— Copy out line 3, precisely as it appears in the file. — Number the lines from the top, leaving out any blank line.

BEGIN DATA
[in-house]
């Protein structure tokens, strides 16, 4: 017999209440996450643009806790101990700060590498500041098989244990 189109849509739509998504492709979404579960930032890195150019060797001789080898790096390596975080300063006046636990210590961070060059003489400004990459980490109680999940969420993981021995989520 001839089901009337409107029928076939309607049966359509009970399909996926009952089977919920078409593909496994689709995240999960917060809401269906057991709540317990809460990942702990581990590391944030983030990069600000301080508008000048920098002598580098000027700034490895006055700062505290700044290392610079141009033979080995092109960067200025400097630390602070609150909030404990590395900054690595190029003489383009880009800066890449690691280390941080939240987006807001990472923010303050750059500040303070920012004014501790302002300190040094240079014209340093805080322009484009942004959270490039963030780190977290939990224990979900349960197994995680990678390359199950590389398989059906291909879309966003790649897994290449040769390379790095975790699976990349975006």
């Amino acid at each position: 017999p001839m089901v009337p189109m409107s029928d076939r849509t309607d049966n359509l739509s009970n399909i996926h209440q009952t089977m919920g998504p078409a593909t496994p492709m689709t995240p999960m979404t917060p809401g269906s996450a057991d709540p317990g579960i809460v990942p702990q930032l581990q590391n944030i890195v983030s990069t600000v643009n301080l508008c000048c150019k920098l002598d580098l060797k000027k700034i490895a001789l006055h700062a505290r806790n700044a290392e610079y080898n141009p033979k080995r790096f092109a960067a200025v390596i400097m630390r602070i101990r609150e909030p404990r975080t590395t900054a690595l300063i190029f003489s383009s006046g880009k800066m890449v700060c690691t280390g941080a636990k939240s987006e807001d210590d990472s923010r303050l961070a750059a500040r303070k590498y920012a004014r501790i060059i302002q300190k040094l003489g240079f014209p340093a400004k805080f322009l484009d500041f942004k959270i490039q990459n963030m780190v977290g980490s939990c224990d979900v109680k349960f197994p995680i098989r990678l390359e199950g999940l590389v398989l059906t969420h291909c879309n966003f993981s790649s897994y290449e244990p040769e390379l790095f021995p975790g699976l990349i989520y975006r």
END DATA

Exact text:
């Amino acid at each position: 017999p001839m089901v009337p189109m409107s029928d076939r849509t309607d049966n359509l739509s009970n399909i996926h209440q009952t089977m919920g998504p078409a593909t496994p492709m689709t995240p999960m979404t917060p809401g269906s996450a057991d709540p317990g579960i809460v990942p702990q930032l581990q590391n944030i890195v983030s990069t600000v643009n301080l508008c000048c150019k920098l002598d580098l060797k000027k700034i490895a001789l006055h700062a505290r806790n700044a290392e610079y080898n141009p033979k080995r790096f092109a960067a200025v390596i400097m630390r602070i101990r609150e909030p404990r975080t590395t900054a690595l300063i190029f003489s383009s006046g880009k800066m890449v700060c690691t280390g941080a636990k939240s987006e807001d210590d990472s923010r303050l961070a750059a500040r303070k590498y920012a004014r501790i060059i302002q300190k040094l003489g240079f014209p340093a400004k805080f322009l484009d500041f942004k959270i490039q990459n963030m780190v977290g980490s939990c224990d979900v109680k349960f197994p995680i098989r990678l390359e199950g999940l590389v398989l059906t969420h291909c879309n966003f993981s790649s897994y290449e244990p040769e390379l790095f021995p975790g699976l990349i989520y975006r």